Cider and Safety

Foodborne illness can come from just about anywhere. It can even be caused by a drink as seemingly wholesome as fresh-squeezed apple cider. Typically, the microbes involved are the usual suspects: Salmonella and Cryptosporidium, but on rare occasion the dreaded E. coli 0157:H7 rears its ugly head, and that can cause rapid serious illness and even death if consumed by young children or people with weak immune systems. In 1996 there were three E. coli outbreaks related to cider in the US, involving some 91 people. Fortunately, there were no deaths.

The infections came as a big surprise to the commercial food and drink industries, since it had been widely assumed up until then that dangerous microbes couldn’t survive in solutions as acidic as apple juice. Yet studies have since shown that some pathenogenic bacteria can survive, at least for brief periods, in an environment with a pH as low as 2.0 (which is quite acidic, about on par with lemon juice).

But then how do these microbes get into apple juice in the first place? Salmonella and E.Coli don’t occur naturally in fruit after all, they’re typically only found in animals. The answer is that many cider makers, especially smaller operations, use fallen fruit for reasons that should be obvious from the below posts. And any apple that’s on the ground can potentially come into contact with animal droppings, especially if the apple tree in question happens to be in a cow pasture. Not a pleasant thought, but there it is. Pasteurization will destroy all of these dangerous bugs, though as I’ve mentioned previously, it does change the flavor.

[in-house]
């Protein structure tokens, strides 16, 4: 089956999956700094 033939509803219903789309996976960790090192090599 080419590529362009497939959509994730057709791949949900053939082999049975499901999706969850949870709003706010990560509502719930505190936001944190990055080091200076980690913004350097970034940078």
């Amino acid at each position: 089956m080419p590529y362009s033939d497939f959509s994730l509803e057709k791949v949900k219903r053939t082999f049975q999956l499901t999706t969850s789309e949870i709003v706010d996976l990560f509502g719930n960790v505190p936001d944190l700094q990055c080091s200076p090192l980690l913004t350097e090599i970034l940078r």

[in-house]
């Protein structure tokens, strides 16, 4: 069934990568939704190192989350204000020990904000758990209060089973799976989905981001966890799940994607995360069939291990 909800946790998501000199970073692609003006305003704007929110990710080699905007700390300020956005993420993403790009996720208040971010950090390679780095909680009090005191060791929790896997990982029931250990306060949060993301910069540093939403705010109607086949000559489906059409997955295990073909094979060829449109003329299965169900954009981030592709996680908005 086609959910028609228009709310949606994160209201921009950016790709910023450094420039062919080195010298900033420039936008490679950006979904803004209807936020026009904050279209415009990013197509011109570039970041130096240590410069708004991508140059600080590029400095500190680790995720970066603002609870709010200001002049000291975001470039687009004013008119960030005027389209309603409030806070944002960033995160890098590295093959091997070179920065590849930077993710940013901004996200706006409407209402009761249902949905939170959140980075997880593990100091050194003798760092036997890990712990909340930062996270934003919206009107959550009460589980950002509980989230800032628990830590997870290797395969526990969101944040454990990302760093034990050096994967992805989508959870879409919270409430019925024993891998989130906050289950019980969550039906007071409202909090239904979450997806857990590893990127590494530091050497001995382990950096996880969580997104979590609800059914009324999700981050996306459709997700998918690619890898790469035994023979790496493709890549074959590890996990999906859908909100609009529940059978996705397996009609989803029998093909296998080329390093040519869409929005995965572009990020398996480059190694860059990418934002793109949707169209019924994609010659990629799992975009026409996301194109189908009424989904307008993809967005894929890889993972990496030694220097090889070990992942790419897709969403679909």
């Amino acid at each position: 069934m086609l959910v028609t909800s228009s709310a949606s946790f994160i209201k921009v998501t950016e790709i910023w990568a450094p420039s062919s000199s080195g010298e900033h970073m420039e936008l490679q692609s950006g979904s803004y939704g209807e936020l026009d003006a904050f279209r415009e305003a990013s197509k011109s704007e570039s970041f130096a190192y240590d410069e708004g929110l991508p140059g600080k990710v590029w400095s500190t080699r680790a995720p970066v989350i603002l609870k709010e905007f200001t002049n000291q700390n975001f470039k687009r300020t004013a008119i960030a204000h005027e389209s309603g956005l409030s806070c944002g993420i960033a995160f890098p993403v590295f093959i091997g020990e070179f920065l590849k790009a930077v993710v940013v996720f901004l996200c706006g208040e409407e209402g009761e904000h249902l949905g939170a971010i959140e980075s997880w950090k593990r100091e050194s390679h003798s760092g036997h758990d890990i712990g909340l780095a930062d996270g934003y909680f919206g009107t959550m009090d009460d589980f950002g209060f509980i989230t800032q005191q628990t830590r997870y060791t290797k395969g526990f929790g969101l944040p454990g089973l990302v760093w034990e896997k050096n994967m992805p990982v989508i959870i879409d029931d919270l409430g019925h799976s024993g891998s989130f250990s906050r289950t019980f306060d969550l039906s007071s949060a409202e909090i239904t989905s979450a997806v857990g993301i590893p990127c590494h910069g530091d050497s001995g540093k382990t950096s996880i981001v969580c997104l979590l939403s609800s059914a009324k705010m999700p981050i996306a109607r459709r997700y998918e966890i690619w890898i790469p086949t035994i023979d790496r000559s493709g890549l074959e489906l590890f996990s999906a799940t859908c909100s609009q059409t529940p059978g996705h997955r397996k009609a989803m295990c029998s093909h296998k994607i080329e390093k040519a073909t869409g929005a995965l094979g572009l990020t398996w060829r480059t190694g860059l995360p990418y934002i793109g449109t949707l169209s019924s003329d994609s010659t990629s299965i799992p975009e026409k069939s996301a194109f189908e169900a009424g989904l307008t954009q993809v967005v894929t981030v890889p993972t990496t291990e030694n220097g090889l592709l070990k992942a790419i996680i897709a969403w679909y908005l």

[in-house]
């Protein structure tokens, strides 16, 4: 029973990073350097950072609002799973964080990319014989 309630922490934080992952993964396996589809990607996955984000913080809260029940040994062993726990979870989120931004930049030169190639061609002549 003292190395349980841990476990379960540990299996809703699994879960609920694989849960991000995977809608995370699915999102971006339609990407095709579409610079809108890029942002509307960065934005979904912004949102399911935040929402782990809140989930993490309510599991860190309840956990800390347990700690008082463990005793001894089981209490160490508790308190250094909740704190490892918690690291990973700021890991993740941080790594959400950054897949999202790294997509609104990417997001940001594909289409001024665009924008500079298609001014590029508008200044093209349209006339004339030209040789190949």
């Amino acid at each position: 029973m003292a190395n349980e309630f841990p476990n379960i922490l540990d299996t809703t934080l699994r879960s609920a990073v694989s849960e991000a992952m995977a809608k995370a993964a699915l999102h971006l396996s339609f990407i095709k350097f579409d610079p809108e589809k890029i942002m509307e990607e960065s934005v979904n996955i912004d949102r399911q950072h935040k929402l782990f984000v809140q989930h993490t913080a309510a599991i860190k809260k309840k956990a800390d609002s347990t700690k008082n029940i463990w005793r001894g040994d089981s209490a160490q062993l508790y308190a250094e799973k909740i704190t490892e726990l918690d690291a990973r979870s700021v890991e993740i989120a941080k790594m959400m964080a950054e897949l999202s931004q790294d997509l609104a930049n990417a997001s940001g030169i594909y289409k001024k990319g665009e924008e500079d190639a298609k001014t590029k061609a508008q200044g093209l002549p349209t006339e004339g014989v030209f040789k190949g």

The additional step of fermentation, as I mentioned in the posts on hard cider, kills of pretty much everything, though nobody knew why hard drinks prevented disease back in the days before pasteurization. No wonder bakers and vintners of old, lacking any clue as to how microbes worked, simply referred to fermentation as “God is good”.

To pasteurize locally purchased cider at home, simply put it in a pot and heat it to 185 degrees Fahrenheit. Try not to boil it, since the pectins will tend to clump up and sink to the bottom.

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